Any football fan that attends matches regularly has no doubt had the misfortune of sitting through 90 minutes of dire football from time to time. Maybe they spent it wondering how they’ll ever get that time back or whether they locked the back door but the 90 minutes on display in Sarah DeLappe’s powerful debut The Wolves were some of the most entertaining and engrossing I’ve seen for some time.
a badass Ballon d’Or of authentic bravery
In this instance the well-worn adage “it’s only a game” is deliciously subverted and sent to the stands. This is life, in microcosm maybe but life nonetheless because for the teenagers it trains its focus on everything is larger than life.
When you throw sport into the mix, the combination of competition and an intense pressure to win can drive teenagers to dizzy new heights or gut punching lows.
Following hot on the heels of Clare Barron’s Dance Nation, The Wolves feels like a beautiful flip of the same coin, another smart and sensitively observed look at the lives of young women learning self knowledge without the crucial component of the real life experience that earns it. At one point a girl utters that self-knowledge is a waste of time because there’s so much else to learn. It’s a powerful mic drop of a moment, amongst many others that dip and swerve with the ferocity of an expert set piece delivery. Serving as a reminder of the highs and lows associated with growing up and the pressures of being a teenage girl today the play is a badass Ballon d’Or of authentic bravery.
a collaboration of crafts in the best possible way
So with all the football analogy flying around here’s my 6 a side of ace things I liked.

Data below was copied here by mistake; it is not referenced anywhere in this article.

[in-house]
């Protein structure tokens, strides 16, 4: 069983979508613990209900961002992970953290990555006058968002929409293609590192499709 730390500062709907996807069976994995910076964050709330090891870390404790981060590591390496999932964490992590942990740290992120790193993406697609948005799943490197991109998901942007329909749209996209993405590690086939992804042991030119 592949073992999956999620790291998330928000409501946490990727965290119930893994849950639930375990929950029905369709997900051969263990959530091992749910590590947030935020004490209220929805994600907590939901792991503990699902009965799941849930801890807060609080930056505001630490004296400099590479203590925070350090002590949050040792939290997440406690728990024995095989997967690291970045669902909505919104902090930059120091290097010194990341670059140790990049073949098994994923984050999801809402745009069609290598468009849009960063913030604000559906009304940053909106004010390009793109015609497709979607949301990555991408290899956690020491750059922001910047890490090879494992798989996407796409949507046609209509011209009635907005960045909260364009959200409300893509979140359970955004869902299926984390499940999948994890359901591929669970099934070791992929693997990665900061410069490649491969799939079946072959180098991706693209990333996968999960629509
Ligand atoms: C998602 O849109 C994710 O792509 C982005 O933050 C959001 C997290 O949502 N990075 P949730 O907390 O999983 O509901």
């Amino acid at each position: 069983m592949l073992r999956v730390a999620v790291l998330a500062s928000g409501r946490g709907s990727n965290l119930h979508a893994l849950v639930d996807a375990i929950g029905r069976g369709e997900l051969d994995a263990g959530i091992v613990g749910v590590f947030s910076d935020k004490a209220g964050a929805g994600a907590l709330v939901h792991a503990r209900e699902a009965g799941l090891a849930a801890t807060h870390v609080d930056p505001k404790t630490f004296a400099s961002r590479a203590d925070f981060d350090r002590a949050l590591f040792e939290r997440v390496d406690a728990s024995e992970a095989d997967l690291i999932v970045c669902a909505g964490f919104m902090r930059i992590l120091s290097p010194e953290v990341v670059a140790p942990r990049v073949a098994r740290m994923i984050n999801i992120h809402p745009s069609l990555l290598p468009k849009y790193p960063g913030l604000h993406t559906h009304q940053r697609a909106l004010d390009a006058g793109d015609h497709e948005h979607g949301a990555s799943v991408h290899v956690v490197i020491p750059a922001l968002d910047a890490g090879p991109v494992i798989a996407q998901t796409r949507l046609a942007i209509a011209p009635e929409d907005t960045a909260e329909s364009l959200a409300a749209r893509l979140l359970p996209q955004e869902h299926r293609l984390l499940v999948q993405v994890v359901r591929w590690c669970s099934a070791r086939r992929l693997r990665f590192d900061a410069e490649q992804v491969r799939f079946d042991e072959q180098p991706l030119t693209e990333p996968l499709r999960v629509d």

- The cast is uniformly excellent. Shrewdly referred to by their squad numbers and not names. As their personalities come to the surface the traits of each character are deftly juxtaposed with the idea of them being a whole and not individuals, eventually bringing something crucial to the story, events and the team.
- Ellen McDougall’s direction is an expert lesson in less is more with each scene taking the form of a pre match warm up or post match “moment”. As the action unfolds with crafty conversation and often overlapping dialogue it feels genuine, filled with wit and smart observations. This feels like.
- The design by Rosie Elnile is particularly striking and satisfying. There is an aesthetic appeal to the three large inflatable “walls” that create an almost infinity like setting and the lighting design by Joshua Pharo is bold and brilliant, especially between the scenes when the cast are silhouetted like pop queens arriving on stage.
- The ethical and moral dilemmas vary but two storyline arcs about the pressure of having sex and confronting sexuality felt all too real, particularly in the age of hyper aggressive sexualized imagery. The former contains a particularly heartbreaking confrontation as it depicts the destruction of a friendship that is both toxic and tender.
- The comedy. There is plenty to laugh at, so much in fact, especially for a football fan or anyone familiar with having played the game competitively. I could relate to plenty of the tactical talk and found myself reminiscing over the weird, wonderful ways in which comedy was used to alleviate anxiety and awkwardness before a big game. This is the kind of “locker room talk” that is ok and exciting to be privy to.
It reminded me of one of the most beautiful and underrated TV series ever, Friday Night Lights. This is a very good thing. If you haven’t watched it, you should, like now…